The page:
At that time it gets you away from some of the daily pieces of confusion. I left this Wall Street firm in the middle of the year when you do that you walk away from your annual bonus. And that’s the kind of thing then the short-term can confuse you, but if you think about the long-term then you can really make good life decisions that you won’t regret later.
This short vs. long-term decision-making model would actually become the basis for the whole of Amazon’s philosophy. In fact, as the company listed back in 1997, within its shareholders’ letter, in a paragraph entitled “It’s All About the Long Term” Jeff Bezos explained:
We believe that a fundamental measure of our success will be the shareholder value we create over the long
term. This value will be a direct result of our ability to extend and solidify our current market leadership position. The stronger our market leadership, the more powerful our economic model. Market leadership can translate directly to higher revenue, higher profitability, greater capital velocity, and correspondingly stronger returns on invested capital.
Our decisions have consistently reflected this focus. We first measure ourselves in terms of the metrics most
indicative of our market leadership: customer and revenue growth, the degree to which our customers continue to purchase from us on a repeat basis, and the strength of our brand. We have invested and will continue to invest aggressively to expand and leverage our customer base, brand, and infrastructure as we move to establish an enduring franchise.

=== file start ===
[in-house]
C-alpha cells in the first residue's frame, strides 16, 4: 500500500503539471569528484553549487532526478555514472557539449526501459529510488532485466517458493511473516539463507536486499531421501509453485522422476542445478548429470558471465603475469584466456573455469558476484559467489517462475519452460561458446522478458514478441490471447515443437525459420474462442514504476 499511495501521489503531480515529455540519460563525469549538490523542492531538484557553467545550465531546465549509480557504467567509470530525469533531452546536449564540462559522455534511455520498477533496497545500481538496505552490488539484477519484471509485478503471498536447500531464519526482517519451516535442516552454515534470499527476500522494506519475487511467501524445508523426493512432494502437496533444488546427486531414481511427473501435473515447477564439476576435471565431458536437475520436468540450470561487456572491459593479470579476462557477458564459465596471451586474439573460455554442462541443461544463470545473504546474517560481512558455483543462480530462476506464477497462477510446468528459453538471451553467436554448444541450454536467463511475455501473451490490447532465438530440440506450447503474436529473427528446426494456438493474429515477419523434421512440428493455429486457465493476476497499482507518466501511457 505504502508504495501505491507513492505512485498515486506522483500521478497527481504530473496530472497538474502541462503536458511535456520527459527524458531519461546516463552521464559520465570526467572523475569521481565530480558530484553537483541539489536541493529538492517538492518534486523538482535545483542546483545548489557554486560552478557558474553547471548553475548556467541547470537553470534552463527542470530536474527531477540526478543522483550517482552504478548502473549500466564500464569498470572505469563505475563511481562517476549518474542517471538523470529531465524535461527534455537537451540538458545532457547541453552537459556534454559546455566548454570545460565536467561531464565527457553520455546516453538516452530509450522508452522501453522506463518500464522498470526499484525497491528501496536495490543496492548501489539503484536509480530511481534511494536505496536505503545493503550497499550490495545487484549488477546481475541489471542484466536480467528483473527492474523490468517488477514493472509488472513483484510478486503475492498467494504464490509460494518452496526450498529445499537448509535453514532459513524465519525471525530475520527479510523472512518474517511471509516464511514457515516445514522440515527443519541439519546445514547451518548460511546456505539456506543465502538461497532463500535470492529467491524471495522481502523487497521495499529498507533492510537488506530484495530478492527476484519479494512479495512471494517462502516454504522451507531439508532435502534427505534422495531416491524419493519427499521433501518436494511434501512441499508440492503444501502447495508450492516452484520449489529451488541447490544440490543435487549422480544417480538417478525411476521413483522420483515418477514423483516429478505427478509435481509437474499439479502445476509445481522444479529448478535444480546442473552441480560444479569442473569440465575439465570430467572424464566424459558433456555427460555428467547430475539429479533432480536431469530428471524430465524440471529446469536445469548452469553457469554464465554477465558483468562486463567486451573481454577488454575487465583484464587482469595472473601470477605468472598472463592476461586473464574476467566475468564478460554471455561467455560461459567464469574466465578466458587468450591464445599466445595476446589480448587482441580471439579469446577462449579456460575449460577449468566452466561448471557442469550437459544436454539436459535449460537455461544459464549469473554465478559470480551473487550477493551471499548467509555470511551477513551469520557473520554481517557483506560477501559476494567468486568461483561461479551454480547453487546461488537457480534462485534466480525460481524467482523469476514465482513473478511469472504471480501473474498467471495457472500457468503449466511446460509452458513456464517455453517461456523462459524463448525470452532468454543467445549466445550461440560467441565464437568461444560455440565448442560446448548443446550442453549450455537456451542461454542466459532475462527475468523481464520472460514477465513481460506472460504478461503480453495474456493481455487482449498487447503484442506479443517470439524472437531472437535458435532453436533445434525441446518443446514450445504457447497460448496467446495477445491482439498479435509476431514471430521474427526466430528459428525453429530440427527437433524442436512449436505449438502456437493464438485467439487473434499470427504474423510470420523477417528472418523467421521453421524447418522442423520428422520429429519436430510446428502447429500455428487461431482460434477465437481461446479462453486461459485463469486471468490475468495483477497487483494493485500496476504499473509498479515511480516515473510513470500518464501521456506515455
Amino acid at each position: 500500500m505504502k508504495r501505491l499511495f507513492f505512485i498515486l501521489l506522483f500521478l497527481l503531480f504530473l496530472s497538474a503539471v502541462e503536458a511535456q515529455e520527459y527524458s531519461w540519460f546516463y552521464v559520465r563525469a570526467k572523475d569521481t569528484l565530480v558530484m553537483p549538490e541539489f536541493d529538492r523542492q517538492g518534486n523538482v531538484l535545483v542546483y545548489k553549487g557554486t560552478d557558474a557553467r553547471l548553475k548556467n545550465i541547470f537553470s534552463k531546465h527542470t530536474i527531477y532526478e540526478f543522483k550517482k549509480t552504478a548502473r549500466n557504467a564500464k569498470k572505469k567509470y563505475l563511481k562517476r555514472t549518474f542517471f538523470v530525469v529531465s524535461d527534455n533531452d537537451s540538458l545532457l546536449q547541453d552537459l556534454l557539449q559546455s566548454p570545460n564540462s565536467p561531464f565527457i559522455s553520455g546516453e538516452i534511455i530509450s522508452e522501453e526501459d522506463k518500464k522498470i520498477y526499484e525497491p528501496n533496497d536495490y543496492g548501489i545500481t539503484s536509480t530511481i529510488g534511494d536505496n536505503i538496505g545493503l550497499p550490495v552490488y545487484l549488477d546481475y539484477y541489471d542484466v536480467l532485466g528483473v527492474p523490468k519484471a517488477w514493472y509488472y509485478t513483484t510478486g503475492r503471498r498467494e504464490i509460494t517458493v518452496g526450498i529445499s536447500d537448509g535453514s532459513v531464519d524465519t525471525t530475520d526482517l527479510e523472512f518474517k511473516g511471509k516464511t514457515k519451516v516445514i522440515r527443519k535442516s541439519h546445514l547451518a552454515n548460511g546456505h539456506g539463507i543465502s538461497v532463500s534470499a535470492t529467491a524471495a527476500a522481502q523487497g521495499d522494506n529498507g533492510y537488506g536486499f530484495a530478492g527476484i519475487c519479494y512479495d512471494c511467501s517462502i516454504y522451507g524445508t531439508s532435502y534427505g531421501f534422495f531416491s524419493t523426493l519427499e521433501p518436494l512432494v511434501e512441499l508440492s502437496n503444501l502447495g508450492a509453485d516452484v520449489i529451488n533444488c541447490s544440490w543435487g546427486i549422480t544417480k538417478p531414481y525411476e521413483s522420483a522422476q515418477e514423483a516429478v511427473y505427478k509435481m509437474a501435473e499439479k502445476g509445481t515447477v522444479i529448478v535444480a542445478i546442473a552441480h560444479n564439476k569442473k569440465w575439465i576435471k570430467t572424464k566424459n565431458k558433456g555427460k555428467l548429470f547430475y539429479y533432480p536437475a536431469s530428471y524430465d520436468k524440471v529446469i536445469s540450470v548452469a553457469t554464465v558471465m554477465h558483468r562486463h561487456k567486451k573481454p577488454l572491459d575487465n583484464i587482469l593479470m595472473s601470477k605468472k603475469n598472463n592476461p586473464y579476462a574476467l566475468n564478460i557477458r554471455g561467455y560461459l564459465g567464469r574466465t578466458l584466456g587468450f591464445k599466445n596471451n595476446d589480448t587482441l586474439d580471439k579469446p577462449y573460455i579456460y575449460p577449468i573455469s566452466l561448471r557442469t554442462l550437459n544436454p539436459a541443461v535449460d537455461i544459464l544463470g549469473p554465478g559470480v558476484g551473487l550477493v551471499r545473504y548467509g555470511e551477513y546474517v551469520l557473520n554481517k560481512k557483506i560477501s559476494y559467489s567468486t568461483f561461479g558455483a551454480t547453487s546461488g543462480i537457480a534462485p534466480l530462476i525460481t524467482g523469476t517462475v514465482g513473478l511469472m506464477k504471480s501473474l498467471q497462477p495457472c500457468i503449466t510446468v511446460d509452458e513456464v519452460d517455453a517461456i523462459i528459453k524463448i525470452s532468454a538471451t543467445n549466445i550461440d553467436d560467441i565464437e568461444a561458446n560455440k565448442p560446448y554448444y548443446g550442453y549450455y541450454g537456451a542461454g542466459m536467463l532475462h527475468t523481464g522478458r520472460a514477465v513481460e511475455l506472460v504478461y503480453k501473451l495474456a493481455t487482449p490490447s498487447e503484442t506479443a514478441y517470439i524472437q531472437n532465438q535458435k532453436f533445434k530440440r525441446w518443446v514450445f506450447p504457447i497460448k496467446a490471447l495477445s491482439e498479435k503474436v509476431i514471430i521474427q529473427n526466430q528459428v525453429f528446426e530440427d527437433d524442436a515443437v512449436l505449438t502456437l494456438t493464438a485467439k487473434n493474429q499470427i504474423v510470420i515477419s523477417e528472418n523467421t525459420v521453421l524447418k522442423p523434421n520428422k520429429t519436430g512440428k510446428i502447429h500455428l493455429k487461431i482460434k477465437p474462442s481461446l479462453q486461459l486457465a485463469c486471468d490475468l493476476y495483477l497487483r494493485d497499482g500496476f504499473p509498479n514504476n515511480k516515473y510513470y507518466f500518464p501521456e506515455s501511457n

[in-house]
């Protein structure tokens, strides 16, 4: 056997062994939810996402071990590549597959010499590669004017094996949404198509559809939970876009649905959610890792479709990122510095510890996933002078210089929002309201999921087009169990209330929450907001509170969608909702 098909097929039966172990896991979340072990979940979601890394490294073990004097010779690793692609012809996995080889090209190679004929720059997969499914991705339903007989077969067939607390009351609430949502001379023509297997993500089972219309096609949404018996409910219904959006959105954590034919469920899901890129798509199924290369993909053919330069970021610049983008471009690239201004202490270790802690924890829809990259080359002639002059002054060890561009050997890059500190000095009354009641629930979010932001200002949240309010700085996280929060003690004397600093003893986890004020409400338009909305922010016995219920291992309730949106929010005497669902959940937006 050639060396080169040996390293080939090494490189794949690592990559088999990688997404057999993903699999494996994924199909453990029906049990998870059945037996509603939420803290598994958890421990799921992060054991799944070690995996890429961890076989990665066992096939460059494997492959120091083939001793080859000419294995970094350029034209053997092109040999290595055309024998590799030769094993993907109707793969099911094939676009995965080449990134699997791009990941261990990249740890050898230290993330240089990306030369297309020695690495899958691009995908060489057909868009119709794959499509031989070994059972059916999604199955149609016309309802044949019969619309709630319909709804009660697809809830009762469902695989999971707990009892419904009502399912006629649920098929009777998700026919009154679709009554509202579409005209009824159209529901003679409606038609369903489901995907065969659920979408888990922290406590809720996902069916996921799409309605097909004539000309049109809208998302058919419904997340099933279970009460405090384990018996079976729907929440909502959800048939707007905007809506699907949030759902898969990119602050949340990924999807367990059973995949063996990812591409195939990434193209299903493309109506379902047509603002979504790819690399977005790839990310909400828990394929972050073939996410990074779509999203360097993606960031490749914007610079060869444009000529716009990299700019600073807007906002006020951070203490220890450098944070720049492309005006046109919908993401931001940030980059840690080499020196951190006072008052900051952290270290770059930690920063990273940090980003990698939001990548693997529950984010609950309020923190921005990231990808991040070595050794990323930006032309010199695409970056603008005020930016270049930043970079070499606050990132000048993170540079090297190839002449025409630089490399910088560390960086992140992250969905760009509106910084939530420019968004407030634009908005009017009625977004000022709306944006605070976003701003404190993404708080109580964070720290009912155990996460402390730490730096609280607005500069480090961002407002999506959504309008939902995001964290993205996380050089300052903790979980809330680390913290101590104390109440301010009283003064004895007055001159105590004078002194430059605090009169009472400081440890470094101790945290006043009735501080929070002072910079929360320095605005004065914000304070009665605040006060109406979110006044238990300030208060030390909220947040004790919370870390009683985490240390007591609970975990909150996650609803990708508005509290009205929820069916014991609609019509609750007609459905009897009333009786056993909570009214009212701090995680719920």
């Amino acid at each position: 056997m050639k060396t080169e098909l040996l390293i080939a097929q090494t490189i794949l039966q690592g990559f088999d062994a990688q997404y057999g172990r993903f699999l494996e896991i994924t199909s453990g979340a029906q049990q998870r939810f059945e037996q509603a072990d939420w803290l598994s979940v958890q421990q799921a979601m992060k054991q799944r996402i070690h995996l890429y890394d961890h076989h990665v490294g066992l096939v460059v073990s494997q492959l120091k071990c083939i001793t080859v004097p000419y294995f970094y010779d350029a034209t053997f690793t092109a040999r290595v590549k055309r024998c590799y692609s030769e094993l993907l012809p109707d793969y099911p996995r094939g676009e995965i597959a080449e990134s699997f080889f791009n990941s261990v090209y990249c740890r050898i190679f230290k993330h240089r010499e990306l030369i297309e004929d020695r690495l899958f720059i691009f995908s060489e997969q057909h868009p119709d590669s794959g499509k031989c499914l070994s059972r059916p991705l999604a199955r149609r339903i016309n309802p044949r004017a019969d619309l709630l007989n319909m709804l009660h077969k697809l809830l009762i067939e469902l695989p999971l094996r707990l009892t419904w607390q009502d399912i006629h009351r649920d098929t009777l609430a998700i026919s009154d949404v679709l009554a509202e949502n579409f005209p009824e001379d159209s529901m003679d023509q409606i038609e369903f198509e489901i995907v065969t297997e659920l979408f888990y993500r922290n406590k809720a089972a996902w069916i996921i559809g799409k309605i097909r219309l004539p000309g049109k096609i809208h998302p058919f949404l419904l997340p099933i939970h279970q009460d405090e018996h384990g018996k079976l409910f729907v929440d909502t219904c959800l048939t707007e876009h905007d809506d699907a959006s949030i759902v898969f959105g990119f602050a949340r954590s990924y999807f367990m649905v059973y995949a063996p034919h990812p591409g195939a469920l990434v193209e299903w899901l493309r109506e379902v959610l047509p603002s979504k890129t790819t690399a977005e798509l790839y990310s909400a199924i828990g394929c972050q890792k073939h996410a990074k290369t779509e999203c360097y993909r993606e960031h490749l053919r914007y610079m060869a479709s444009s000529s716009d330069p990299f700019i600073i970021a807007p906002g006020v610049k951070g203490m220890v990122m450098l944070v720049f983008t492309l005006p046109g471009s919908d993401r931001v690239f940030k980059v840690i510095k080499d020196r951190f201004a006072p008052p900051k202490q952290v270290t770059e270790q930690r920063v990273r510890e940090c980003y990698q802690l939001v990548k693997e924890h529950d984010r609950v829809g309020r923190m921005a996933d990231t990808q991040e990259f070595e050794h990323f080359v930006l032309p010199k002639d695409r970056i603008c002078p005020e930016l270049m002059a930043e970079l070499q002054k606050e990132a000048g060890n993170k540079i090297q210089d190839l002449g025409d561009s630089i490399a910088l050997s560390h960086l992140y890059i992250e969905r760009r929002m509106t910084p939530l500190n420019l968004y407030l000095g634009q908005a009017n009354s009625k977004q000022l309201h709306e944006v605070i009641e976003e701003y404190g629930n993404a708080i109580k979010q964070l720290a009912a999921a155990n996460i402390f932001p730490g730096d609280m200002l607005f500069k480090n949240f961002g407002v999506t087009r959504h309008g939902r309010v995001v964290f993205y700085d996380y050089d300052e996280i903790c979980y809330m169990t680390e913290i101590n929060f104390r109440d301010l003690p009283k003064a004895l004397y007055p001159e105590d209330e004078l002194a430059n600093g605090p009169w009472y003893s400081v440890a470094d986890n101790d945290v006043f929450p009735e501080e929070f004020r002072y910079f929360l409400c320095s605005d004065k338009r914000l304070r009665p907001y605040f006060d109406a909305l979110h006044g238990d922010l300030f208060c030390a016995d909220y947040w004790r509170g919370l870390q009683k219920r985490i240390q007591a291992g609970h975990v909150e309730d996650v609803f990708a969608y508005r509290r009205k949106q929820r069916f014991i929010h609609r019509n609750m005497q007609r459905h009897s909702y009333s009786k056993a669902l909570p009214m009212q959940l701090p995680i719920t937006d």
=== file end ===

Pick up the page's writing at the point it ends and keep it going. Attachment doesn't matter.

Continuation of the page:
To be sure, after almost 25 years, in 2021, as Jeff Bezos passed the baton to Andy Jassy, as the company’s CEO, he highlighted in October 2021:
We’ve always said that when confronted with the choice between optimizing for short-term profits versus what’s best for customers over the long term, we will choose the latter—and you can see that during every phase of this pandemic.
Let’s break down the regret minimization framework so that you can use it too!
Breaking down the Regret Minimization Framework
Let’s now break down the main thinking phases, through which a decision can be made within the regret minimization framework. We can do that through five steps, which we summarized as “PRIOR” from the Latin “precede” as the framework that precedes the final decision.
The first step is about projecting yourself in the final years of your life. Jeff Bezos talks about “80 years” as this is the age where you think back at your life, and where all the regrets come hunting you.
Once you’re visualizing and projecting your older self. Start reflecting “what if I hadn’t taken that opportunity.” You will notice two feelings: that of regret for not having taken it, and a feeling of anxiety/excitement in thinking “what if I fail.”
At this stage, the “what if I fail” is the short-term consequence, balanced out with “how much would I regret.”
If your body and mind both tell you that regretting it would be much much worse than trying and failing, then you’re almost ready to go!
Is the older self happy with this decision? If so, move on.
Once the process above has been completed you got to act!